navigation bar Houghton Mifflin Social Studies United States History: Early Years
feature logo Weekly Reader ® Current Events

Who Was Kennewick Man?

On a July day in 1996, Will Thomas waded into the Columbia River near Kennewick, Washington. As he did, he stubbed his foot on something buried in the mud. At first Thomas thought it was a rock. When he stooped to see what it was, he was shocked at what he found. He had stumbled on a human skull.

Thomas called the local police. The police roped off the area as a crime scene after finding the rest of the skeleton.

Investigators began to ask questions. Whose bones were they? What was the skeleton doing in the river? How did the victim die?

The answers shocked almost everyone. Scientists found that the bones belonged to a man who lived 9,200 years ago. Scientists named him Kennewick Man. The skeleton is one of the oldest ever found in North America.

“Kennewick Man is a very complete skeleton,” said Doug Owsley from the Smithsonian Institution. “It's very well-preserved, and it can tell us a lot.”

Scientists could hardly wait to study the bones more completely. They hoped that Kennewick Man could help them understand how and when humans first came to North America.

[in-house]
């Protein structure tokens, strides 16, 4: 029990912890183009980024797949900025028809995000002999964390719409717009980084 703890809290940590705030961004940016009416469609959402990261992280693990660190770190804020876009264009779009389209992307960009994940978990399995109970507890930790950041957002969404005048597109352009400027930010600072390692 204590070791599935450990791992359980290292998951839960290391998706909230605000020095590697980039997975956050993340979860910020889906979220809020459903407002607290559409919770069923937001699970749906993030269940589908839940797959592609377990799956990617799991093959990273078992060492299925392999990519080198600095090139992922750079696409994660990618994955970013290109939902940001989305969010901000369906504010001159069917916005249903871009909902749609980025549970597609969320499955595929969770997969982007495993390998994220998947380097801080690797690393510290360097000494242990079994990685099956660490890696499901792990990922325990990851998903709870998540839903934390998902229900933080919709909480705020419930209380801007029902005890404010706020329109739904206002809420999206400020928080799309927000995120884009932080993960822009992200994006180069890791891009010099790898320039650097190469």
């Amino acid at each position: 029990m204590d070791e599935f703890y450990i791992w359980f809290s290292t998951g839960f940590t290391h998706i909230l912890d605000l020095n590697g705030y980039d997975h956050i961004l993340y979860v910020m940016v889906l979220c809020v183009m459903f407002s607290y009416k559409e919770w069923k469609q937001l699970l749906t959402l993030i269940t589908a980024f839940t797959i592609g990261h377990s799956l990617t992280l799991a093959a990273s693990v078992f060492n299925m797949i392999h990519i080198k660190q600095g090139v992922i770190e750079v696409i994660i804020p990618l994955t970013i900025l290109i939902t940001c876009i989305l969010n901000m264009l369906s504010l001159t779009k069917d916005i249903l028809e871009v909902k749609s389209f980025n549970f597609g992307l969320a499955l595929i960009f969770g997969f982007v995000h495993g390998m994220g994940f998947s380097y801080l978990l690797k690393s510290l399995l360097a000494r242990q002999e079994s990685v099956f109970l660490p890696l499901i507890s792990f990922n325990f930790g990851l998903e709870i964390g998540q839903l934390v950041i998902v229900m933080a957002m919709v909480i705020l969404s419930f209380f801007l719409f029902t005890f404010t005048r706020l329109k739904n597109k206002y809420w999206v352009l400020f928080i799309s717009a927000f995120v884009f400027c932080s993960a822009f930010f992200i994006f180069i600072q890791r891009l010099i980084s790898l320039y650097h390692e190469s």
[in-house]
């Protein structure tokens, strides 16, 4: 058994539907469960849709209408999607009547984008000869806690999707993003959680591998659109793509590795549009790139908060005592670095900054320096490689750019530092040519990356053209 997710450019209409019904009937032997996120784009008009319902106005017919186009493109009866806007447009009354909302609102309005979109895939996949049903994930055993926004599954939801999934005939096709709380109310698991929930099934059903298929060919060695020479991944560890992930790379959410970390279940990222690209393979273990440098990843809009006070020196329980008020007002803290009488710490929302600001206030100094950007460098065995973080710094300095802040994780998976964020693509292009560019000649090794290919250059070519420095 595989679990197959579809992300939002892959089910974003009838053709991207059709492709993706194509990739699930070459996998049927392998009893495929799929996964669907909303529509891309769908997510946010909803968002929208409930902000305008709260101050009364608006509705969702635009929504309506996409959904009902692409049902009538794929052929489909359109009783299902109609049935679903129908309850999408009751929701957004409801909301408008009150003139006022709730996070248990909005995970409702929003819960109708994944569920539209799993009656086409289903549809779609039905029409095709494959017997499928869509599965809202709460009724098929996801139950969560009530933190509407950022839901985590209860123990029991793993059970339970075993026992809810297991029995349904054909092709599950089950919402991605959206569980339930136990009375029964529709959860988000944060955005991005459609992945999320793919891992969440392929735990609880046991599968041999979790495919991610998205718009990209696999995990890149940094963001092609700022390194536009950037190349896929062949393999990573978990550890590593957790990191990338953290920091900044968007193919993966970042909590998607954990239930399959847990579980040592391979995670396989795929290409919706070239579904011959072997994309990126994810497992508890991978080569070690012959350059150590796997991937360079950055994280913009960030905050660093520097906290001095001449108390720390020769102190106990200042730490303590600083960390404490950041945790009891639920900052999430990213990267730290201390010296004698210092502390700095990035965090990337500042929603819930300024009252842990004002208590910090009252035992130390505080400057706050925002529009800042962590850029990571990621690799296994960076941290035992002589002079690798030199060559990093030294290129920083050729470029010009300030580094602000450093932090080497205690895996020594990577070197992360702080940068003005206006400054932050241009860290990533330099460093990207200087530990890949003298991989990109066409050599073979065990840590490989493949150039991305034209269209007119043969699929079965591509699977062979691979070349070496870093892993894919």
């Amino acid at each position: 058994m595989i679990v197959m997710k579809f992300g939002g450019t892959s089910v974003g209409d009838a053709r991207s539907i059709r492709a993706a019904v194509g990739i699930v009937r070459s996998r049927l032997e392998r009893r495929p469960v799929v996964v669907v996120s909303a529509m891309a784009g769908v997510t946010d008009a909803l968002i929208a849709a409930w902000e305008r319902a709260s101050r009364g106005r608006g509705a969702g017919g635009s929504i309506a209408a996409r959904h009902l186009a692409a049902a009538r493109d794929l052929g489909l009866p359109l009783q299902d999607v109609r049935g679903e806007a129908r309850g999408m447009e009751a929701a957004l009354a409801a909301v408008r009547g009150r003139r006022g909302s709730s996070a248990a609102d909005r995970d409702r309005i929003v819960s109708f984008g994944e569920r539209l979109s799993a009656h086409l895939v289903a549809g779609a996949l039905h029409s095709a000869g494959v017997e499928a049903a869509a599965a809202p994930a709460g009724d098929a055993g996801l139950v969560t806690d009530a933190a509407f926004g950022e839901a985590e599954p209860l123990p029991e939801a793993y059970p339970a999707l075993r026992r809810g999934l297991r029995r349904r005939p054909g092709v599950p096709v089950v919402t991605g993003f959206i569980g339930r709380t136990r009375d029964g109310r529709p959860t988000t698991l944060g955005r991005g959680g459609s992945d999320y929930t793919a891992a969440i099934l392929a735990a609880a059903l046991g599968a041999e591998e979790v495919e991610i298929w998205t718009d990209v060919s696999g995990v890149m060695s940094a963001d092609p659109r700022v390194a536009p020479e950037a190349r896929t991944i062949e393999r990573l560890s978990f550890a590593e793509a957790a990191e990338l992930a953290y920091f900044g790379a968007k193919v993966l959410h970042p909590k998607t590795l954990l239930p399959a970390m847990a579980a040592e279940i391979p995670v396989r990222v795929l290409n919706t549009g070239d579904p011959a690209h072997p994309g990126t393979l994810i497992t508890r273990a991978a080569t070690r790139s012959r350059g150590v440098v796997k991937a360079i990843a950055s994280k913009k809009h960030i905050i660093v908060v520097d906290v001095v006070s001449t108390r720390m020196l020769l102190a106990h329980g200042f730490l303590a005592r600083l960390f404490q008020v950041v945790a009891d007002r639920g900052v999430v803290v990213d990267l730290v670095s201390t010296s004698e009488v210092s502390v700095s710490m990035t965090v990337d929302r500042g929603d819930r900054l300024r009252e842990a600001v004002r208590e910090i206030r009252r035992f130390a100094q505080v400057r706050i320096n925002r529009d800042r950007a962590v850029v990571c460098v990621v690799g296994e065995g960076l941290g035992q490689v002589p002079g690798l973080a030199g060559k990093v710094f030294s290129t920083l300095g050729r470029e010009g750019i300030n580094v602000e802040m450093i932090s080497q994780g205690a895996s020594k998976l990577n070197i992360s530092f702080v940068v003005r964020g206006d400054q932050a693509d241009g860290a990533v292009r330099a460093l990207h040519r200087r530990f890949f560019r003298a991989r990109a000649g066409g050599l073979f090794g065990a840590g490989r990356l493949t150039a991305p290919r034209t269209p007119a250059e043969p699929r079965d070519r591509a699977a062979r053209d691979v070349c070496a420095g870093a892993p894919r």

Several American Indian nations were concerned about Kennewick Man. They claimed him as an ancestor. They asked a judge for permission to rebury the bones as part of their religious tradition. After a long legal battle, the judge ruled against the American Indian nations.

Mystery Man

Scientists say Kennewick Man died when he was about 45 years old. Before he died, he was not in very good health. He was living with a spear point jammed in his hip. He also had a crushed chest and a left arm he could not use.

A researcher named Jim Chatters said, “he [had] been injured a great many times.”

Scientists made a digital image of what Kennewick Man might have looked like by using a cast of the skull and a 3-D computer program. Scientists used a system of markers and mathematical formulas to create his flesh, nose, and other features. Scientists then added facial hair and skin tone.

Challenging an Old Theory

Some researchers say Kennewick Man's features resemble those of Polynesians and other people who lived in southern Asia. If that is true, then Kennewick Man's skull suggests that different peoples migrated to the Americas over a long period.

That idea challenges the theory that the first Americans came only from northern Asia to North America, crossing the Beringia land bridge. In the last decade, scientists have found evidence that the first Americans may have come from Europe, China, Japan, the South Pacific, and other regions.